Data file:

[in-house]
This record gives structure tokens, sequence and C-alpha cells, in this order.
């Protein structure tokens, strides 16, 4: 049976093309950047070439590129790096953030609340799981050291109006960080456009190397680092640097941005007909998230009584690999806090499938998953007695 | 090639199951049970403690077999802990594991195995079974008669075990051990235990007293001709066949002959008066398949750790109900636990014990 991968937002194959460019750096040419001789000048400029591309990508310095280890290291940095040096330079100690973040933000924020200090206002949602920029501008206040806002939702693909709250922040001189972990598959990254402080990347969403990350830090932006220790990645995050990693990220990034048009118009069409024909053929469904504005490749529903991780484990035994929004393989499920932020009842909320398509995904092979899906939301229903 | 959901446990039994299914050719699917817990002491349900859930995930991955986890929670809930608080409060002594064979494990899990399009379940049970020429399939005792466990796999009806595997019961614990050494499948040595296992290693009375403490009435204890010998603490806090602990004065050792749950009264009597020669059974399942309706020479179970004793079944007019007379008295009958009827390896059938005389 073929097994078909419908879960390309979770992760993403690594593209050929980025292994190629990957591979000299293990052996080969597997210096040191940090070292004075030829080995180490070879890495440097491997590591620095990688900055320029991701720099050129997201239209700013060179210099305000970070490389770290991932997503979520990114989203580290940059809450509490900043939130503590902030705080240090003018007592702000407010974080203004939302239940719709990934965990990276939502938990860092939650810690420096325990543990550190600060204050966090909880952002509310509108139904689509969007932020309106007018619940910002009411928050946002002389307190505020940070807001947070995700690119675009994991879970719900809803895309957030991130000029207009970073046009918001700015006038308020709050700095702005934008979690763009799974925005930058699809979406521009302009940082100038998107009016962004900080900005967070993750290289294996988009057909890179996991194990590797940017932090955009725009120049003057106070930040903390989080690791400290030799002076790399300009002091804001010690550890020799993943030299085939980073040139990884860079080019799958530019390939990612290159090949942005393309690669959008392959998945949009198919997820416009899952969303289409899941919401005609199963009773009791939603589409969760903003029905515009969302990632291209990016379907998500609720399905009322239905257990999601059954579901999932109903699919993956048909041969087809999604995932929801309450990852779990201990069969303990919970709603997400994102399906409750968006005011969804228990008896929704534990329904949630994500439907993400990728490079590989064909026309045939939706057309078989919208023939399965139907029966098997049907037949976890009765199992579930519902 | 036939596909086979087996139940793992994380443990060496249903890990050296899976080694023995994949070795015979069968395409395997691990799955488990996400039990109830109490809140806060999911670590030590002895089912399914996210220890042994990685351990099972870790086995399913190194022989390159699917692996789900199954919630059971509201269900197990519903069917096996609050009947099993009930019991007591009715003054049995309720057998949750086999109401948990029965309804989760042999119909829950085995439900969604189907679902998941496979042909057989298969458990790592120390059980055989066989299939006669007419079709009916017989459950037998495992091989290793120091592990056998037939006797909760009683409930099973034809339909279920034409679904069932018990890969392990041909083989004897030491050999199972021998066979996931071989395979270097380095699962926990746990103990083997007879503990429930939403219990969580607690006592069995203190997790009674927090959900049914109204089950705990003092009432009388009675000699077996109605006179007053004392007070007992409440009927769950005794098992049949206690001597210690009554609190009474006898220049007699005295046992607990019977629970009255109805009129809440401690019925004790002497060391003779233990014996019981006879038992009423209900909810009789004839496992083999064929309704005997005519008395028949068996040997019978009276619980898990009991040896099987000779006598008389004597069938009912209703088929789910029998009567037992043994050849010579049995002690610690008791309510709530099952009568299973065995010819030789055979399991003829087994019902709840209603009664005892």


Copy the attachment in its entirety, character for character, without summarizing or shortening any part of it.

[in-house]
This record gives structure tokens, sequence and C-alpha cells, in this order.
């Protein structure tokens, strides 16, 4: 049976093309950047070439590129790096953030609340799981050291109006960080456009190397680092640097941005007909998230009584690999806090499938998953007695 | 090639199951049970403690077999802990594991195995079974008669075990051990235990007293001709066949002959008066398949750790109900636990014990 991968937002194959460019750096040419001789000048400029591309990508310095280890290291940095040096330079100690973040933000924020200090206002949602920029501008206040806002939702693909709250922040001189972990598959990254402080990347969403990350830090932006220790990645995050990693990220990034048009118009069409024909053929469904504005490749529903991780484990035994929004393989499920932020009842909320398509995904092979899906939301229903 | 959901446990039994299914050719699917817990002491349900859930995930991955986890929670809930608080409060002594064979494990899990399009379940049970020429399939005792466990796999009806595997019961614990050494499948040595296992290693009375403490009435204890010998603490806090602990004065050792749950009264009597020669059974399942309706020479179970004793079944007019007379008295009958009827390896059938005389 073929097994078909419908879960390309979770992760993403690594593209050929980025292994190629990957591979000299293990052996080969597997210096040191940090070292004075030829080995180490070879890495440097491997590591620095990688900055320029991701720099050129997201239209700013060179210099305000970070490389770290991932997503979520990114989203580290940059809450509490900043939130503590902030705080240090003018007592702000407010974080203004939302239940719709990934965990990276939502938990860092939650810690420096325990543990550190600060204050966090909880952002509310509108139904689509969007932020309106007018619940910002009411928050946002002389307190505020940070807001947070995700690119675009994991879970719900809803895309957030991130000029207009970073046009918001700015006038308020709050700095702005934008979690763009799974925005930058699809979406521009302009940082100038998107009016962004900080900005967070993750290289294996988009057909890179996991194990590797940017932090955009725009120049003057106070930040903390989080690791400290030799002076790399300009002091804001010690550890020799993943030299085939980073040139990884860079080019799958530019390939990612290159090949942005393309690669959008392959998945949009198919997820416009899952969303289409899941919401005609199963009773009791939603589409969760903003029905515009969302990632291209990016379907998500609720399905009322239905257990999601059954579901999932109903699919993956048909041969087809999604995932929801309450990852779990201990069969303990919970709603997400994102399906409750968006005011969804228990008896929704534990329904949630994500439907993400990728490079590989064909026309045939939706057309078989919208023939399965139907029966098997049907037949976890009765199992579930519902 | 036939596909086979087996139940793992994380443990060496249903890990050296899976080694023995994949070795015979069968395409395997691990799955488990996400039990109830109490809140806060999911670590030590002895089912399914996210220890042994990685351990099972870790086995399913190194022989390159699917692996789900199954919630059971509201269900197990519903069917096996609050009947099993009930019991007591009715003054049995309720057998949750086999109401948990029965309804989760042999119909829950085995439900969604189907679902998941496979042909057989298969458990790592120390059980055989066989299939006669007419079709009916017989459950037998495992091989290793120091592990056998037939006797909760009683409930099973034809339909279920034409679904069932018990890969392990041909083989004897030491050999199972021998066979996931071989395979270097380095699962926990746990103990083997007879503990429930939403219990969580607690006592069995203190997790009674927090959900049914109204089950705990003092009432009388009675000699077996109605006179007053004392007070007992409440009927769950005794098992049949206690001597210690009554609190009474006898220049007699005295046992607990019977629970009255109805009129809440401690019925004790002497060391003779233990014996019981006879038992009423209900909810009789004839496992083999064929309704005997005519008395028949068996040997019978009276619980898990009991040896099987000779006598008389004597069938009912209703088929789910029998009567037992043994050849010579049995002690610690008791309510709530099952009568299973065995010819030789055979399991003829087994019902709840209603009664005892």